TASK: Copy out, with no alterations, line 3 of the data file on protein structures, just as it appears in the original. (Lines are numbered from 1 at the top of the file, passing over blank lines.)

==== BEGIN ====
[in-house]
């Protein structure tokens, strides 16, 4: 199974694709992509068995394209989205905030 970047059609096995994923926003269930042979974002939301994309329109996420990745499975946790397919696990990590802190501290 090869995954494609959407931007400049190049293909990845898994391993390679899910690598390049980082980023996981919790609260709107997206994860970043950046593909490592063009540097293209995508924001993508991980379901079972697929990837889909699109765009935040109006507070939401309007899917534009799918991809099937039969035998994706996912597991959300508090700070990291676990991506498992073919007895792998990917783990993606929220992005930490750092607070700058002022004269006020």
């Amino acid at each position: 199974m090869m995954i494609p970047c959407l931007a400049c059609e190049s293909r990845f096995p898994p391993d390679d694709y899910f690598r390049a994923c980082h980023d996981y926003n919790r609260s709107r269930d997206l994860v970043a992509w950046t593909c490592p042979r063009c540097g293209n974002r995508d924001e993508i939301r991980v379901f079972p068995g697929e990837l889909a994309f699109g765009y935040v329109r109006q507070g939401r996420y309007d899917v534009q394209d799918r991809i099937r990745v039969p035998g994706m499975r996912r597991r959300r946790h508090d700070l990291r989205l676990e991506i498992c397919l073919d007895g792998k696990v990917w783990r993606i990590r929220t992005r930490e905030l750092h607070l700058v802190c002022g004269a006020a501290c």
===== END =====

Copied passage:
């Amino acid at each position: 199974m090869m995954i494609p970047c959407l931007a400049c059609e190049s293909r990845f096995p898994p391993d390679d694709y899910f690598r390049a994923c980082h980023d996981y926003n919790r609260s709107r269930d997206l994860v970043a992509w950046t593909c490592p042979r063009c540097g293209n974002r995508d924001e993508i939301r991980v379901f079972p068995g697929e990837l889909a994309f699109g765009y935040v329109r109006q507070g939401r996420y309007d899917v534009q394209d799918r991809i099937r990745v039969p035998g994706m499975r996912r597991r959300r946790h508090d700070l990291r989205l676990e991506i498992c397919l073919d007895g792998k696990v990917w783990r993606i990590r929220t992005r930490e905030l750092h607070l700058v802190c002022g004269a006020a501290c």